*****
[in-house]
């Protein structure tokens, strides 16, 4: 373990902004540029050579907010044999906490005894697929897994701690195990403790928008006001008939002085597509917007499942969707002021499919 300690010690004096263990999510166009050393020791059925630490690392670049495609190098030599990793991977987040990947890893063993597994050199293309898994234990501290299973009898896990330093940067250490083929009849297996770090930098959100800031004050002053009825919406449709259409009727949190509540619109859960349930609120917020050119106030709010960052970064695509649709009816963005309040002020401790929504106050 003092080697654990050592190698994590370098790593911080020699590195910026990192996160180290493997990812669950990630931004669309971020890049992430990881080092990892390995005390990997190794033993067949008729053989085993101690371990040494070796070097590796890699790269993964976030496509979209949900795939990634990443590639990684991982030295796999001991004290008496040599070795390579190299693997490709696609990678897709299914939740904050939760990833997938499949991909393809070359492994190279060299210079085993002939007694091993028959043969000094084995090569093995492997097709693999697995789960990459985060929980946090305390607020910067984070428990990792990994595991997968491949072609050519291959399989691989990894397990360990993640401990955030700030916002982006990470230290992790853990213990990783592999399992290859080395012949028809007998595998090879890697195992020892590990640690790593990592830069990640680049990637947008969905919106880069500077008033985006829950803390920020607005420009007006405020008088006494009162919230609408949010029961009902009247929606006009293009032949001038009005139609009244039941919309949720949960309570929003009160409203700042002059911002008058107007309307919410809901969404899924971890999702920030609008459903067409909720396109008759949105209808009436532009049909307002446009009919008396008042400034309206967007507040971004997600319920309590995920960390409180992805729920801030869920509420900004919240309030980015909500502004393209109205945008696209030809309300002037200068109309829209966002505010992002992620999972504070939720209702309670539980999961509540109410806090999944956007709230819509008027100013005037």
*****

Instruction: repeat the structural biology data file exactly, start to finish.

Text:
[in-house]
């Protein structure tokens, strides 16, 4: 373990902004540029050579907010044999906490005894697929897994701690195990403790928008006001008939002085597509917007499942969707002021499919 300690010690004096263990999510166009050393020791059925630490690392670049495609190098030599990793991977987040990947890893063993597994050199293309898994234990501290299973009898896990330093940067250490083929009849297996770090930098959100800031004050002053009825919406449709259409009727949190509540619109859960349930609120917020050119106030709010960052970064695509649709009816963005309040002020401790929504106050 003092080697654990050592190698994590370098790593911080020699590195910026990192996160180290493997990812669950990630931004669309971020890049992430990881080092990892390995005390990997190794033993067949008729053989085993101690371990040494070796070097590796890699790269993964976030496509979209949900795939990634990443590639990684991982030295796999001991004290008496040599070795390579190299693997490709696609990678897709299914939740904050939760990833997938499949991909393809070359492994190279060299210079085993002939007694091993028959043969000094084995090569093995492997097709693999697995789960990459985060929980946090305390607020910067984070428990990792990994595991997968491949072609050519291959399989691989990894397990360990993640401990955030700030916002982006990470230290992790853990213990990783592999399992290859080395012949028809007998595998090879890697195992020892590990640690790593990592830069990640680049990637947008969905919106880069500077008033985006829950803390920020607005420009007006405020008088006494009162919230609408949010029961009902009247929606006009293009032949001038009005139609009244039941919309949720949960309570929003009160409203700042002059911002008058107007309307919410809901969404899924971890999702920030609008459903067409909720396109008759949105209808009436532009049909307002446009009919008396008042400034309206967007507040971004997600319920309590995920960390409180992805729920801030869920509420900004919240309030980015909500502004393209109205945008696209030809309300002037200068109309829209966002505010992002992620999972504070939720209702309670539980999961509540109410806090999944956007709230819509008027100013005037």